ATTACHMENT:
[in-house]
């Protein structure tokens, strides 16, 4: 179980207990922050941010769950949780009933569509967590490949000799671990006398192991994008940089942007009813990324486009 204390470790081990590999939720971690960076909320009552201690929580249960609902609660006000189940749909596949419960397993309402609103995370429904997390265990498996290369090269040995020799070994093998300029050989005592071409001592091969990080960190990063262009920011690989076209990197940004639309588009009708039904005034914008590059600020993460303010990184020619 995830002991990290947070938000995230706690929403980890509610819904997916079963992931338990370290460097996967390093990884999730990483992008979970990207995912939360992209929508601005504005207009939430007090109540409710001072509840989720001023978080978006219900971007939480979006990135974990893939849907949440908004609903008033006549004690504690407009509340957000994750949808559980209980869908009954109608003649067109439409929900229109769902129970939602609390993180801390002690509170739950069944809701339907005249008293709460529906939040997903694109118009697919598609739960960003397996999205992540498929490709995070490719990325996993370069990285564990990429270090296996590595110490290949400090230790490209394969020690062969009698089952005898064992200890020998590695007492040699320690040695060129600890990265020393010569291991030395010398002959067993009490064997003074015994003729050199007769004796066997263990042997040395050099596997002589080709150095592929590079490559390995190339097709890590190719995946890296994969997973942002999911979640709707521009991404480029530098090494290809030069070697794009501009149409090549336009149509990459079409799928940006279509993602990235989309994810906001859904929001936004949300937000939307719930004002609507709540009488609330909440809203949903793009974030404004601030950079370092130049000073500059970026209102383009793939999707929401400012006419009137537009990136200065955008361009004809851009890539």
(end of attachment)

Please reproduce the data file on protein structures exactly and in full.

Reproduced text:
[in-house]
């Protein structure tokens, strides 16, 4: 179980207990922050941010769950949780009933569509967590490949000799671990006398192991994008940089942007009813990324486009 204390470790081990590999939720971690960076909320009552201690929580249960609902609660006000189940749909596949419960397993309402609103995370429904997390265990498996290369090269040995020799070994093998300029050989005592071409001592091969990080960190990063262009920011690989076209990197940004639309588009009708039904005034914008590059600020993460303010990184020619 995830002991990290947070938000995230706690929403980890509610819904997916079963992931338990370290460097996967390093990884999730990483992008979970990207995912939360992209929508601005504005207009939430007090109540409710001072509840989720001023978080978006219900971007939480979006990135974990893939849907949440908004609903008033006549004690504690407009509340957000994750949808559980209980869908009954109608003649067109439409929900229109769902129970939602609390993180801390002690509170739950069944809701339907005249008293709460529906939040997903694109118009697919598609739960960003397996999205992540498929490709995070490719990325996993370069990285564990990429270090296996590595110490290949400090230790490209394969020690062969009698089952005898064992200890020998590695007492040699320690040695060129600890990265020393010569291991030395010398002959067993009490064997003074015994003729050199007769004796066997263990042997040395050099596997002589080709150095592929590079490559390995190339097709890590190719995946890296994969997973942002999911979640709707521009991404480029530098090494290809030069070697794009501009149409090549336009149509990459079409799928940006279509993602990235989309994810906001859904929001936004949300937000939307719930004002609507709540009488609330909440809203949903793009974030404004601030950079370092130049000073500059970026209102383009793939999707929401400012006419009137537009990136200065955008361009004809851009890539």